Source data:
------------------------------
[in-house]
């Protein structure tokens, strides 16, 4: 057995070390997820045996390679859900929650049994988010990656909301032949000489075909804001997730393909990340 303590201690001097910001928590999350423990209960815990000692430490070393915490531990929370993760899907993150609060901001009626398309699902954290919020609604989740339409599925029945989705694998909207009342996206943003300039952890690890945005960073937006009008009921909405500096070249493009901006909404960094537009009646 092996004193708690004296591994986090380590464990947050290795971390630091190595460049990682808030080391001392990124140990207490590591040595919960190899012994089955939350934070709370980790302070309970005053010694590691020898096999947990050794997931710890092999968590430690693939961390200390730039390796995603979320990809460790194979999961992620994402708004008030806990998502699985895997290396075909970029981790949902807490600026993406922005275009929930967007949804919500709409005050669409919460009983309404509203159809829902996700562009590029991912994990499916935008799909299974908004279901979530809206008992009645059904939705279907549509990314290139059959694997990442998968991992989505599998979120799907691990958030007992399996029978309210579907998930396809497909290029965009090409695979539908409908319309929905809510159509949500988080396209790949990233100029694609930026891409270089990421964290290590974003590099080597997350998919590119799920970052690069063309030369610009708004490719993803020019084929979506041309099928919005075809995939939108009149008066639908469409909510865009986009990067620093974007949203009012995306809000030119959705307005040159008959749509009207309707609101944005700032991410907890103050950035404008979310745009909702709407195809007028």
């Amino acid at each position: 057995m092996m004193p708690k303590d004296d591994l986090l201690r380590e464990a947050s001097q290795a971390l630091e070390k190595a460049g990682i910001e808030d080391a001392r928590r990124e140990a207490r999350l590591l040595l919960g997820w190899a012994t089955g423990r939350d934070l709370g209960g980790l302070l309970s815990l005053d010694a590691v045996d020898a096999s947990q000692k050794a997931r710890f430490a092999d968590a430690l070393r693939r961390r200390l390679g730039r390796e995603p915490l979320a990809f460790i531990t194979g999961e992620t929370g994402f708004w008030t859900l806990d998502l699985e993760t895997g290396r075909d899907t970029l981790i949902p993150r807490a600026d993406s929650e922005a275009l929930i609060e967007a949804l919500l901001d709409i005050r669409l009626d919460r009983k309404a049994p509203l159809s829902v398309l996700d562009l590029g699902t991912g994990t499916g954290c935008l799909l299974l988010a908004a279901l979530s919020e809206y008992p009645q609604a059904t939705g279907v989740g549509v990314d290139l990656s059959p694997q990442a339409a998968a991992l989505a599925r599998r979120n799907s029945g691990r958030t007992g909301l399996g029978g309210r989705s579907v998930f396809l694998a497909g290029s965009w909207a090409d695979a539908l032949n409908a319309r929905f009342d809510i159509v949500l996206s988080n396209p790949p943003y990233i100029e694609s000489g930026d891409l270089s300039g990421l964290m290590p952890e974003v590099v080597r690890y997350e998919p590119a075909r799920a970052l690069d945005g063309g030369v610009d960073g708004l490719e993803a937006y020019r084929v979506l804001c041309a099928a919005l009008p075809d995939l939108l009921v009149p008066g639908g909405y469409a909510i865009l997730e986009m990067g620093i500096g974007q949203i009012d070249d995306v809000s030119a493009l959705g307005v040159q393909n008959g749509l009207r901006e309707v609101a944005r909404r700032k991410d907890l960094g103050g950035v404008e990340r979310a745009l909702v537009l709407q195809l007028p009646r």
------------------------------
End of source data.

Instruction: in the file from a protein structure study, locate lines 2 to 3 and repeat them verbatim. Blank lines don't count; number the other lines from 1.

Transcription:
């Protein structure tokens, strides 16, 4: 057995070390997820045996390679859900929650049994988010990656909301032949000489075909804001997730393909990340 303590201690001097910001928590999350423990209960815990000692430490070393915490531990929370993760899907993150609060901001009626398309699902954290919020609604989740339409599925029945989705694998909207009342996206943003300039952890690890945005960073937006009008009921909405500096070249493009901006909404960094537009009646 092996004193708690004296591994986090380590464990947050290795971390630091190595460049990682808030080391001392990124140990207490590591040595919960190899012994089955939350934070709370980790302070309970005053010694590691020898096999947990050794997931710890092999968590430690693939961390200390730039390796995603979320990809460790194979999961992620994402708004008030806990998502699985895997290396075909970029981790949902807490600026993406922005275009929930967007949804919500709409005050669409919460009983309404509203159809829902996700562009590029991912994990499916935008799909299974908004279901979530809206008992009645059904939705279907549509990314290139059959694997990442998968991992989505599998979120799907691990958030007992399996029978309210579907998930396809497909290029965009090409695979539908409908319309929905809510159509949500988080396209790949990233100029694609930026891409270089990421964290290590974003590099080597997350998919590119799920970052690069063309030369610009708004490719993803020019084929979506041309099928919005075809995939939108009149008066639908469409909510865009986009990067620093974007949203009012995306809000030119959705307005040159008959749509009207309707609101944005700032991410907890103050950035404008979310745009909702709407195809007028």
């Amino acid at each position: 057995m092996m004193p708690k303590d004296d591994l986090l201690r380590e464990a947050s001097q290795a971390l630091e070390k190595a460049g990682i910001e808030d080391a001392r928590r990124e140990a207490r999350l590591l040595l919960g997820w190899a012994t089955g423990r939350d934070l709370g209960g980790l302070l309970s815990l005053d010694a590691v045996d020898a096999s947990q000692k050794a997931r710890f430490a092999d968590a430690l070393r693939r961390r200390l390679g730039r390796e995603p915490l979320a990809f460790i531990t194979g999961e992620t929370g994402f708004w008030t859900l806990d998502l699985e993760t895997g290396r075909d899907t970029l981790i949902p993150r807490a600026d993406s929650e922005a275009l929930i609060e967007a949804l919500l901001d709409i005050r669409l009626d919460r009983k309404a049994p509203l159809s829902v398309l996700d562009l590029g699902t991912g994990t499916g954290c935008l799909l299974l988010a908004a279901l979530s919020e809206y008992p009645q609604a059904t939705g279907v989740g549509v990314d290139l990656s059959p694997q990442a339409a998968a991992l989505a599925r599998r979120n799907s029945g691990r958030t007992g909301l399996g029978g309210r989705s579907v998930f396809l694998a497909g290029s965009w909207a090409d695979a539908l032949n409908a319309r929905f009342d809510i159509v949500l996206s988080n396209p790949p943003y990233i100029e694609s000489g930026d891409l270089s300039g990421l964290m290590p952890e974003v590099v080597r690890y997350e998919p590119a075909r799920a970052l690069d945005g063309g030369v610009d960073g708004l490719e993803a937006y020019r084929v979506l804001c041309a099928a919005l009008p075809d995939l939108l009921v009149p008066g639908g909405y469409a909510i865009l997730e986009m990067g620093i500096g974007q949203i009012d070249d995306v809000s030119a493009l959705g307005v040159q393909n008959g749509l009207r901006e309707v609101a944005r909404r700032k991410d907890l960094g103050g950035v404008e990340r979310a745009l909702v537009l709407q195809l007028p009646r």